Maui Pioneers Stand-Up Paddling Yoga CrazeAugust 18, 2011, 4:40 PM HST · Updated September 28, 2:42 PM 0 Comments
By Laura Greene
If you’re looking for an exercise that will increase your flexibility, help you to a healthier body and give you more time on the water, then you need look no further than SUP Yoga.
A combination of Stand Up Paddling (SUP) and poses from Ashtanga, Hatha and Iyengar Yoga is the new exercise for your body and mind that’s being pioneered on Maui at Maria Souza’s SUP Yoga school.
Originally from Recife, Brazil and a longtime resident of Maui, Souza was the first woman ever to tow-in surf Peahi or “Jaws” and finished first, along with team-mate Andrea Moeller, on the first-ever (women’s division) SUP channel crossing in 2005 and again in 2006 and 2008.
“SUP Yoga will change your life.” She said. “After learning for just two hours it has the potential to change you. As an instructor it’s a big responsibility to teach someone this but I think I can show clients that they can feel good, they can heal pain and fix their posture, while learning a new sport. After that they’re hooked.
“The yoga aspect will show people how to breathe. They’ll use their lungs and their diaphragm as if they’re using them for the first time, the breathing and the exercise will create happy hormones and it becomes an addiction. A good addiction.”
“When I was training for tow-in surfing I couldn’t have done it without yoga. Not only for the mental training but I also took my yoga breathing and adapted it for underwater. I learned how to relax and how to breathe if I got held down, I was also shortening my muscles by training hard every day, yoga helped me to stretch them and balance my body out.”
Certified as a yoga instructor from Eddie Modestini and Nicki Doane’s Maya Yoga Studio in Honokala Valley on Maui’s north shore, Souza is also a personal trainer, nutritionist, clothes designer, massage/physical therapist and more, who developed her SUP yoga classes after combining two of her personal passions.
“I got bored with the monotony of doing the same old back and forth and started playing with the idea of doing yoga and practiced balancing on my board and trying out poses,“ she said.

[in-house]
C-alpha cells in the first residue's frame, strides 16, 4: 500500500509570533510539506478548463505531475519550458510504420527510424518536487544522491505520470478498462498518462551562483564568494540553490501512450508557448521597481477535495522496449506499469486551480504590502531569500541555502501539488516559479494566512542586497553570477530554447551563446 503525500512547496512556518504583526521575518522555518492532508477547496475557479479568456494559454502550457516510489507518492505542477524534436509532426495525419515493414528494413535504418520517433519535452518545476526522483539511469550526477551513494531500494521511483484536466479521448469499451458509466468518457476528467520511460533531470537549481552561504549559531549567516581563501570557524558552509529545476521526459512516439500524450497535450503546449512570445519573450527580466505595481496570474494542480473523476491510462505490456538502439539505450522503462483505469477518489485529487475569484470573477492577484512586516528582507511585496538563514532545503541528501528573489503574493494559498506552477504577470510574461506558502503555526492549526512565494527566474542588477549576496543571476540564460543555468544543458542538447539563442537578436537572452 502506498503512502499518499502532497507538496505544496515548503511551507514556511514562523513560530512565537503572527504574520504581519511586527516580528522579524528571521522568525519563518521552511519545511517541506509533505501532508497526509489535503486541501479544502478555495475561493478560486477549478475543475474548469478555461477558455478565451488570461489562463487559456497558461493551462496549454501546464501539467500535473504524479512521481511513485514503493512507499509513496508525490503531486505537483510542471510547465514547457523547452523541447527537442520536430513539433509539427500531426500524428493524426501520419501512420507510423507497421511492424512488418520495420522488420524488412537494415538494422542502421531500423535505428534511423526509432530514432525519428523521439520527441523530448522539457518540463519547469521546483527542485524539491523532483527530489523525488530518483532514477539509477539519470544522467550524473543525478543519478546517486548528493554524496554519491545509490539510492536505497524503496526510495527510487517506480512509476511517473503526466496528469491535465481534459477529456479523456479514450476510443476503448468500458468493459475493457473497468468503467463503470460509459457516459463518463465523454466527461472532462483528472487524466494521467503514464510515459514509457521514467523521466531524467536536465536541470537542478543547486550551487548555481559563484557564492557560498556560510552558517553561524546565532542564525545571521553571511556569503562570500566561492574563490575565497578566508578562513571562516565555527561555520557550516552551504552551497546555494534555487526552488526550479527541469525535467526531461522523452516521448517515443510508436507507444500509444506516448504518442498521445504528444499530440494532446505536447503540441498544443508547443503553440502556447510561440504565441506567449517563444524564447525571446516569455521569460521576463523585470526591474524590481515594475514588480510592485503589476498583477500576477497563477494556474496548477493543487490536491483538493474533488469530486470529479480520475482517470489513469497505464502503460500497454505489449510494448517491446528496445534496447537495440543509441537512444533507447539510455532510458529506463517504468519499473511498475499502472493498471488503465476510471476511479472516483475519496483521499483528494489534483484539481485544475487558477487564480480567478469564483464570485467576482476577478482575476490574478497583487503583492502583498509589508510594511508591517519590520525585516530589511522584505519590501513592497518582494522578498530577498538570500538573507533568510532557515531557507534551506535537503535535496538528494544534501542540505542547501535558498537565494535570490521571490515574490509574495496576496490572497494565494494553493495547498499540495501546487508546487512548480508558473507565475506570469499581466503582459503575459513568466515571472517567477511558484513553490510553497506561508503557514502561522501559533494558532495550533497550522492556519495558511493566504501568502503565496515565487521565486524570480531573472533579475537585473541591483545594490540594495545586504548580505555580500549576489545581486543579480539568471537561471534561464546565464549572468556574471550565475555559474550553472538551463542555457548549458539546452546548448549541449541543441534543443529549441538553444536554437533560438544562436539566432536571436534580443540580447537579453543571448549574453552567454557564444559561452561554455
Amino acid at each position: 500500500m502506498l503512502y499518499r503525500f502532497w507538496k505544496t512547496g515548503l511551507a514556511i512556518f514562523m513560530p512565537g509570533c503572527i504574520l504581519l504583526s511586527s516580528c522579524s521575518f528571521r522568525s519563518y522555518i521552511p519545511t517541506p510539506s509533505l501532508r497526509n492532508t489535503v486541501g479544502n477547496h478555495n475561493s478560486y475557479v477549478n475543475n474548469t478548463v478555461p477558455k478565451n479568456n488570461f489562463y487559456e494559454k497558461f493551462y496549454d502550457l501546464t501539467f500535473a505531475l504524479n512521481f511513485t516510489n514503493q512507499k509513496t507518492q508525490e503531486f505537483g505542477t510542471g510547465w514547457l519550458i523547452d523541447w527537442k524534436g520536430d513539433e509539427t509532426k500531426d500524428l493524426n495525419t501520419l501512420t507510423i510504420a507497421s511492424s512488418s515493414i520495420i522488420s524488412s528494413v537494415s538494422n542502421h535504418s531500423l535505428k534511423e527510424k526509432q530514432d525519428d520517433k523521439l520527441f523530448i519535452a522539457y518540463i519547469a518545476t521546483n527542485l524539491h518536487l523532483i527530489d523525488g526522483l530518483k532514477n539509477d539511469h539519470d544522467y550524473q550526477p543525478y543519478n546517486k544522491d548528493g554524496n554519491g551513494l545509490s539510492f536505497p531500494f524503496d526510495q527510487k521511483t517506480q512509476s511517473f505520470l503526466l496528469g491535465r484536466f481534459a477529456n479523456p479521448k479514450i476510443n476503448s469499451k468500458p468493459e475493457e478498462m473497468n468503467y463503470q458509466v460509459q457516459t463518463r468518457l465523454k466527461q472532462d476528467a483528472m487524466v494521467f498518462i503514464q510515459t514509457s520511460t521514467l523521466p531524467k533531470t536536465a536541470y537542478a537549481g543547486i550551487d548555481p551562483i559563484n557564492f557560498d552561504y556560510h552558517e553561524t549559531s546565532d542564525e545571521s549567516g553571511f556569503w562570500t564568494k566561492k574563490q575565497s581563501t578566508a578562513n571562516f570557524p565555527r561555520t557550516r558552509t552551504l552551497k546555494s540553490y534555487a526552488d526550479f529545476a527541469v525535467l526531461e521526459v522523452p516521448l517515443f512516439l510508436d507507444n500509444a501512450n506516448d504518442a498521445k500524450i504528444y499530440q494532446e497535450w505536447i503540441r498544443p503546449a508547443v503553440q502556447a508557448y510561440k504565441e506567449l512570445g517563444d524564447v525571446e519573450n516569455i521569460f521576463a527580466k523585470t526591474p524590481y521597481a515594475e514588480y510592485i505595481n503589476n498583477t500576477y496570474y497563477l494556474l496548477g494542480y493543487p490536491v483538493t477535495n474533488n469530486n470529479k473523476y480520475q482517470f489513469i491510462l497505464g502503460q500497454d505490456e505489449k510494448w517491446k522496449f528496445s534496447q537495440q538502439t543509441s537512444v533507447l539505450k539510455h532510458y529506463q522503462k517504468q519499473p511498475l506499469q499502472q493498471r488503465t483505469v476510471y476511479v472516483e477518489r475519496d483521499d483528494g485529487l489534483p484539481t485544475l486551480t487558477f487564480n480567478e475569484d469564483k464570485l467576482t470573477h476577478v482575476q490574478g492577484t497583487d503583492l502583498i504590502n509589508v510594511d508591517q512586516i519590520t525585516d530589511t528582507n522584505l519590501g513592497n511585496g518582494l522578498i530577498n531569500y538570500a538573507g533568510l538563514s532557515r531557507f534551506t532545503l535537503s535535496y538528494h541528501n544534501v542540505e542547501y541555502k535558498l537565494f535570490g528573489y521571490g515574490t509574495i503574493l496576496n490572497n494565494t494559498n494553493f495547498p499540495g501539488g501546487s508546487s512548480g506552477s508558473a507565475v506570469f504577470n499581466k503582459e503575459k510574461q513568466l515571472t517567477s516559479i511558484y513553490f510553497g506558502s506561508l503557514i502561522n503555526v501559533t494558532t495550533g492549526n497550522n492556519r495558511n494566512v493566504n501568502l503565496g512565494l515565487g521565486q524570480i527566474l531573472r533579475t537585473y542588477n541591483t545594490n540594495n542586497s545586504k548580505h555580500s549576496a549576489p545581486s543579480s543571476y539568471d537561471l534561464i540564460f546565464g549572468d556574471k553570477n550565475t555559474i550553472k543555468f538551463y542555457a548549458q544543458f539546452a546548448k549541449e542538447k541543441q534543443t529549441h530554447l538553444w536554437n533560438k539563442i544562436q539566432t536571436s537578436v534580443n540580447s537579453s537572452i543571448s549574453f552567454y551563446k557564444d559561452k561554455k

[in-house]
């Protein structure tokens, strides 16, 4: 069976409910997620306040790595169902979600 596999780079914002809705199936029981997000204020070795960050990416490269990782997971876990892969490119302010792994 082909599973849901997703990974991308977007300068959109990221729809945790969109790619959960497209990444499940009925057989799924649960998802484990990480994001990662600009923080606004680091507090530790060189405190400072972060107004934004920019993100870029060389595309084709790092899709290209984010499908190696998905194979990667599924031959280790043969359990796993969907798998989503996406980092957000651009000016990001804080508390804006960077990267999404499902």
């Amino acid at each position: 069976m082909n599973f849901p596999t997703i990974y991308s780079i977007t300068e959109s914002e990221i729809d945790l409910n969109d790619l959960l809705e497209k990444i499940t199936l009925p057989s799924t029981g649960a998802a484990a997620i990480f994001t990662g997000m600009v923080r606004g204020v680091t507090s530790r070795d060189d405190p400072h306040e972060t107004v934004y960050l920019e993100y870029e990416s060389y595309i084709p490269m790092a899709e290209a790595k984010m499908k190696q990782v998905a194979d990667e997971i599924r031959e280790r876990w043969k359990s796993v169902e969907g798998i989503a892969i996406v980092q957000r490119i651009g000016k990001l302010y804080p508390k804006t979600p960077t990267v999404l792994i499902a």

“I was already teaching privately in SUP and yoga and I tried combining the two, especially if I had clients with injuries, I would throw poses in and turn it into a physical therapy session. It was hard for me at first because my board wasn’t big enough, I’d end up sinking or falling in. When Jimmy Lewis made my first board it felt great, like a giant boat, I thought let’s do this! So I started doing headstands and things like that myself, it was anti-boredom more than anything and it started to grow from there.”
Souza admits that the SUP/Yoga combination can be hard for first-timers but insists that the benefits are worth it.
“I started doing the classes at Maliko Gulch on the north shore – you need super flat water and it’s the perfect place for that. If you do it in an unstable environment it’s ten times harder but it can be a great way to focus your body and mind and to get in shape. It’ll soon become something you want to do every day.
“I’ll look at my clients’ ability levels and there’s never any more then to two people for every one instructor in my class. If people are athletic or if they have done yoga before I will always start to throw poses in. I clean up their technique, their posture and help them to function properly.
“My school is different, I don’t just ‘go for a paddle’ I look at the body, make modifications and help people to heal their pain.”
For more information about Maria Souza’s Stand Up Paddle Yoga classes, visit: http://www.standuppaddlesurfschool.com/index.htm